Nashua school uses the outdoors to teach the basics

To earn a master’s degree in education from Antioch University, Debbie Gleeson wrote about starting a school from scratch – from the building to the syllabus.

Years later, theory has become reality with her 2nd Nature Academy, a private school with a curriculum that immerses students in farming, biodiversity and other elements of environmentalism.

Set on a secluded spot that abuts a large expanse of conservation land, the school has students raising crops, tending to farm animals, conducting biological field experiments, and learning the ways of a green lifestyle.

“We want to promote environmental awareness but we also don’t want to scare them” with doom and gloom talk about a deteriorating earth, said Gleeson, director of the school.

Instead, the interactive manner in which classes and exercises are taught will empower students to understand and care for their surroundings and, in turn, encourage their parents to follow their lead, she said.

2nd Nature Academy follows state education standards. Children still learn math and science, and they read and write.

But they do so through inquiry and not just by sitting at desks, Gleeson said.

They use many of their senses with a curriculum that finds a way to incorporate nature, she said.

For instance, in learning about western expansion, students follow Lewis and Clark’s journey not just by reading about it, Gleeson said.

They also study the ecosystems of the path the explorers traveled, as well as the geography and forms of government of then and today, she said.

They also examine the Dust Bowl of the 1930s and compare the human influences of that disaster to Hurricane Katrina. In an economics exercise, students review routes for affordable trade.

For writing exercises, students go outside to observe nature and jot down their observations. They still learn punctuation and grammar, but subject material is richer as students connect with the outdoors, she said.

“There are times for rote,” Gleeson said. “But they need to do inquiry, test hypothesis. Kids are natural-born scientists. They take things apart and study them, but when they get to school, they’re told, ‘Don’t ask and don’t touch.’ If they ask me why the sky is blue, I can say, ‘I don’t know, but let’s go find out.’”

The school grounds lends to studying sky color, the habitat of frogs and the melting patterns of ice.

The school sits on 22 acres of farmland off Main Dunstable Road, near the Nashua border with Dunstable, Mass.

The Gregg family sold the property; it abuts 350 acres of conservation land in Dunstable, giving students and staff plenty of room to roam and explore.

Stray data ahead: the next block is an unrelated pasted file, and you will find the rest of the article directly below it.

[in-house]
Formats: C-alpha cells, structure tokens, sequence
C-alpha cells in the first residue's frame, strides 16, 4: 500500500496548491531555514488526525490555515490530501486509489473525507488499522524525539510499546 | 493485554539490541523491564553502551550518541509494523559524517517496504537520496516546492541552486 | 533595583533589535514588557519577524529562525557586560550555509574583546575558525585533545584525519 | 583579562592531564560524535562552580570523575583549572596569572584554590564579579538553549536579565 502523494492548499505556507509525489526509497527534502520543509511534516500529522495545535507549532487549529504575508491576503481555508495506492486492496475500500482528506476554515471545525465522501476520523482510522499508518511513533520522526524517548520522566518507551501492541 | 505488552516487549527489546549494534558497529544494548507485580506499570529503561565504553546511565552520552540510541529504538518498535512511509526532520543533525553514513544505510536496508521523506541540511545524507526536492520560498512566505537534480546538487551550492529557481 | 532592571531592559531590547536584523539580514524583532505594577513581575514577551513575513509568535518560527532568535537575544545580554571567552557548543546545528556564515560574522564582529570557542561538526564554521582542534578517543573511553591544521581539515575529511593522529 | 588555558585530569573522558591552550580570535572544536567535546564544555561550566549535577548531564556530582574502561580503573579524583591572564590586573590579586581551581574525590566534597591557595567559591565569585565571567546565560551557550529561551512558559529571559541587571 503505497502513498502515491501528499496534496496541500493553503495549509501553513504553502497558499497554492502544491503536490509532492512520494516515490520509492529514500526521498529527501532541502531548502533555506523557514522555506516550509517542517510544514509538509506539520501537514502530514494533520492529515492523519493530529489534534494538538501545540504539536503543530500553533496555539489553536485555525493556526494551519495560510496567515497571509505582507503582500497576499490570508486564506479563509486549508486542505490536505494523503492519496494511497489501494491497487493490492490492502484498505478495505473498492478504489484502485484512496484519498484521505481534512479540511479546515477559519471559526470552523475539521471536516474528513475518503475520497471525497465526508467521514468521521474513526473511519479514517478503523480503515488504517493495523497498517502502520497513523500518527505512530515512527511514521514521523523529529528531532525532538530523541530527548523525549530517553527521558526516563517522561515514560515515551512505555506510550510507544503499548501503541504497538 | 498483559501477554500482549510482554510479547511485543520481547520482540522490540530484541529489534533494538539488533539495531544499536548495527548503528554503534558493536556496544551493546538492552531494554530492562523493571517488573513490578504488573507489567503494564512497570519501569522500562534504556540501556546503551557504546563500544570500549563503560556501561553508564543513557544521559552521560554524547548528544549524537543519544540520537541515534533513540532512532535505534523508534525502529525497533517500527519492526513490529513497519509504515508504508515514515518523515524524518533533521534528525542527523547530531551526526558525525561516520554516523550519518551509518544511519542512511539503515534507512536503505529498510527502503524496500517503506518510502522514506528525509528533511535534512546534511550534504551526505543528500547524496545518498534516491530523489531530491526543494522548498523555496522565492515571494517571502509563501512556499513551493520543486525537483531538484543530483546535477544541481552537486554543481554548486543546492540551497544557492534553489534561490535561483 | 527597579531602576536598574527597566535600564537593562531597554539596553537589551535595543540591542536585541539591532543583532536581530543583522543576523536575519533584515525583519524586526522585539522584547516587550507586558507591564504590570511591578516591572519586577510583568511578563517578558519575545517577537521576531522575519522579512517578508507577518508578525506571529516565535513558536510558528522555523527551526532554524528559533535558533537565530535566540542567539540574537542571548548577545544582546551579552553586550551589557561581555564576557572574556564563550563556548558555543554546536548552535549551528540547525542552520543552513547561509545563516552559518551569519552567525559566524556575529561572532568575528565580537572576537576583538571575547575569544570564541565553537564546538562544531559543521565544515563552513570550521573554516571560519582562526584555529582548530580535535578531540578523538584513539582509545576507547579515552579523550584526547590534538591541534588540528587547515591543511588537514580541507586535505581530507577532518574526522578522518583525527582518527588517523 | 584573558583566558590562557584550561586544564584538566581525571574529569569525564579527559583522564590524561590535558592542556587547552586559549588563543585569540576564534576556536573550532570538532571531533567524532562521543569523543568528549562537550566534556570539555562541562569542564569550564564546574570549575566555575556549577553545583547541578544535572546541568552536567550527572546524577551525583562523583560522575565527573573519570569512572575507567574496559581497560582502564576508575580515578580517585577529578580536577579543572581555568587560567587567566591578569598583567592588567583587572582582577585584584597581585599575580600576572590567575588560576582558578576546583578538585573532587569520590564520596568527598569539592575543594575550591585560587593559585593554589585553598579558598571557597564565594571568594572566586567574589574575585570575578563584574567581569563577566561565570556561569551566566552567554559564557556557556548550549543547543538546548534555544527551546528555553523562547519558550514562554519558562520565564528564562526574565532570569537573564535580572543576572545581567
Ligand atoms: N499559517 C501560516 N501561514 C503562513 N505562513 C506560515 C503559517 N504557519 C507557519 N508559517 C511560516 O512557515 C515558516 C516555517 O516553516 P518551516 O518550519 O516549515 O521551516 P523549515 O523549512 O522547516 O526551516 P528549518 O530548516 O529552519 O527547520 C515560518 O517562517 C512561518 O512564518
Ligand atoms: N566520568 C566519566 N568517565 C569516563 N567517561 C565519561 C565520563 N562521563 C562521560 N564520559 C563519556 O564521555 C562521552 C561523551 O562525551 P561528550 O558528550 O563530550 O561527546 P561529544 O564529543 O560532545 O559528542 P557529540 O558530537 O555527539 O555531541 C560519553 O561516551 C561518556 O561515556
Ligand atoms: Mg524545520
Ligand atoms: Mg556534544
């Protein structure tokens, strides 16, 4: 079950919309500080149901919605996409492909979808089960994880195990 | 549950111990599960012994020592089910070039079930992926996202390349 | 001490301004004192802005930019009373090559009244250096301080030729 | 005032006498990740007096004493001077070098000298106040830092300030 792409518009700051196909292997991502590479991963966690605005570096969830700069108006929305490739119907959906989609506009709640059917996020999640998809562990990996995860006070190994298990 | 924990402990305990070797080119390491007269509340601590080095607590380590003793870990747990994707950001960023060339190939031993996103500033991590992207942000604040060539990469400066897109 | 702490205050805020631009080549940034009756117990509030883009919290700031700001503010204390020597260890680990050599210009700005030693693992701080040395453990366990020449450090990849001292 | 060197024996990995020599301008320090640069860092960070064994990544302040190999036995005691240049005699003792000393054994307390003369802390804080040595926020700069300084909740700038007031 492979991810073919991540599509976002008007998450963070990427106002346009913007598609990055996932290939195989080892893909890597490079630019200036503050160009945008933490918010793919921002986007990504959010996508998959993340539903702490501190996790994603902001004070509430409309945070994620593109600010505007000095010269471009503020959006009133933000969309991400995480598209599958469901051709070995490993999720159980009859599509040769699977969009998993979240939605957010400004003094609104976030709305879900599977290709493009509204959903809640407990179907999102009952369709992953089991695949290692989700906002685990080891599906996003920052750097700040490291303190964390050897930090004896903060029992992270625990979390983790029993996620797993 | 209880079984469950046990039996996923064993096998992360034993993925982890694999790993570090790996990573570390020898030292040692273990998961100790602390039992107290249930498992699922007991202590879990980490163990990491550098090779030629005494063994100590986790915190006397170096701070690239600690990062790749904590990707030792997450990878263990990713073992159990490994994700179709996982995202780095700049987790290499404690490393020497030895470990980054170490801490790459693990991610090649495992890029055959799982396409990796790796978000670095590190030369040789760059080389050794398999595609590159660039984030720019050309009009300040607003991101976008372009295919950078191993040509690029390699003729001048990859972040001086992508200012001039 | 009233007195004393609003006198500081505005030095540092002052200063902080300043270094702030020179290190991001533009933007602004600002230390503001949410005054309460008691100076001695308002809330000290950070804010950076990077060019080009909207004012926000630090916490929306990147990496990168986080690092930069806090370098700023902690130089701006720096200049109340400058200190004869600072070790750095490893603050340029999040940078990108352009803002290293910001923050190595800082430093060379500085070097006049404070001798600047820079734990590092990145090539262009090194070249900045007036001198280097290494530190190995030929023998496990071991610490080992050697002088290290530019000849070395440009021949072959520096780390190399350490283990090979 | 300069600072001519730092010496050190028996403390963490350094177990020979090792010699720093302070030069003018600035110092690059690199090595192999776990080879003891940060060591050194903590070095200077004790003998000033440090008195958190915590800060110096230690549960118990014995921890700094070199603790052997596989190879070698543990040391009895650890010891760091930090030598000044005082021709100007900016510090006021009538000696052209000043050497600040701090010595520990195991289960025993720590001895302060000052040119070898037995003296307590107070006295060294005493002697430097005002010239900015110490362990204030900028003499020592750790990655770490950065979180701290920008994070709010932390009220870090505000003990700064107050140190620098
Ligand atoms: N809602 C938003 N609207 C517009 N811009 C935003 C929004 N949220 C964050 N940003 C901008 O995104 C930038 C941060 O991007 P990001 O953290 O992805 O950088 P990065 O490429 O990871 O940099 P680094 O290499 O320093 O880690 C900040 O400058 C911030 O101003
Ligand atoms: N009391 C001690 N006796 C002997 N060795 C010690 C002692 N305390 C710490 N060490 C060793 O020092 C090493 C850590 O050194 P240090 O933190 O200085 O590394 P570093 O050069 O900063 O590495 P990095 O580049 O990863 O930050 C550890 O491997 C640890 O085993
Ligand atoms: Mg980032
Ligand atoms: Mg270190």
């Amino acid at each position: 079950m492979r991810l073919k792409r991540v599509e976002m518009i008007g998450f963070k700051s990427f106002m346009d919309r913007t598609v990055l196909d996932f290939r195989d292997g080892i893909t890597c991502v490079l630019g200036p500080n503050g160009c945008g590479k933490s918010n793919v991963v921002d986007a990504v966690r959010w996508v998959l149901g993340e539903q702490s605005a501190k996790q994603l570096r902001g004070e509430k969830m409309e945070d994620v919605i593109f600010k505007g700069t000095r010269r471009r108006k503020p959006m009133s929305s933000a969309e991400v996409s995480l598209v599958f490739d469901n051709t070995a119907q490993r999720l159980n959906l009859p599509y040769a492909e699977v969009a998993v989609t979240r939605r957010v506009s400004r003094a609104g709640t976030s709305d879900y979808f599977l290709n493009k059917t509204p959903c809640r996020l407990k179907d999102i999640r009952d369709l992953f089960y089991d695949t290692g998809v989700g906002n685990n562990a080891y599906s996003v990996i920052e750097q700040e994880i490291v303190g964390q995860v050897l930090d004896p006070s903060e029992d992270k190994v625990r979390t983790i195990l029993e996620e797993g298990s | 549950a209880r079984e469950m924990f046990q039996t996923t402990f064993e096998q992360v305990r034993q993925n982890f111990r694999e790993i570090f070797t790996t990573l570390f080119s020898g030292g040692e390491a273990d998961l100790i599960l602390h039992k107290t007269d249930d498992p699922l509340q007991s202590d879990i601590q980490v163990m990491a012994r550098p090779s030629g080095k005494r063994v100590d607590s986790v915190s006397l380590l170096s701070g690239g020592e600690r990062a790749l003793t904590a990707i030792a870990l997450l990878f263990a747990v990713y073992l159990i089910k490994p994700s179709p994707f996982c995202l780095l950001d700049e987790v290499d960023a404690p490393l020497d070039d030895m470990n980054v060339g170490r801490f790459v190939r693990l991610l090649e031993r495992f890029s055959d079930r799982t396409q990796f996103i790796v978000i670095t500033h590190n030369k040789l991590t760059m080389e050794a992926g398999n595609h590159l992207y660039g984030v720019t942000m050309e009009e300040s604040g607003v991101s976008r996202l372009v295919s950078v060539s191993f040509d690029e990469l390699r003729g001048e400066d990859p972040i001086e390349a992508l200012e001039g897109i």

Weather permitting, students go outside twice a day. Outdoor learning not only stimulates their minds, but promotes sound fitness and allows children to escape a more sedentary, indoor routine, Gleeson said.

One of their favorite spots is a collection of pens where goats, sheep, pigs, chicken and alpacas live. The children help tend to the animals to learn the responsibilities of farming.

They watch sheep get shorn of their wool to understand the origins of clothing, and they see how goats provide milk. They also grow vegetables, plant seeds, nourish the garden, harvest their prizes and finally wash and eat them for lunch.

2nd Nature Academy just moved into a new, 4,800-square-foot, two-story building that supports its environmental mission, Gleeson and her husband, Dennis, said.

Sections of the floor are made with recycled cork, the post-and-beam structure is made of Douglas fir cut from a sustainable forest, doors and other trimmings are from wood cut locally, and walls are colored with paints with low or no VOC content, including milk paint, they said.

A geothermal system and a thermal panel roof help heat the building and save energy. And toilets have a low, double-flush capacity to conserve water.

The Gleesons hope to start construction on a similar environmentally-friendly structure that would be double in size to accommodate upperclassmen.

The school had supported grades kindergarten through six in its previous home, but there wasn’t enough classroom space in the new building for the older children. So for now, the new school houses only kindergarten and first-grade classes.

Debbie Gleeson has watched her thesis come to live before her eyes. After grad school, she started a preschool, The Nature of Things in Nashua. But she still wanted to build a school on a farm, and searched for 10 years before securing the Gregg property.

Now, Gleeson said she has created a learning atmosphere that connects students to the ecosystem while exciting them.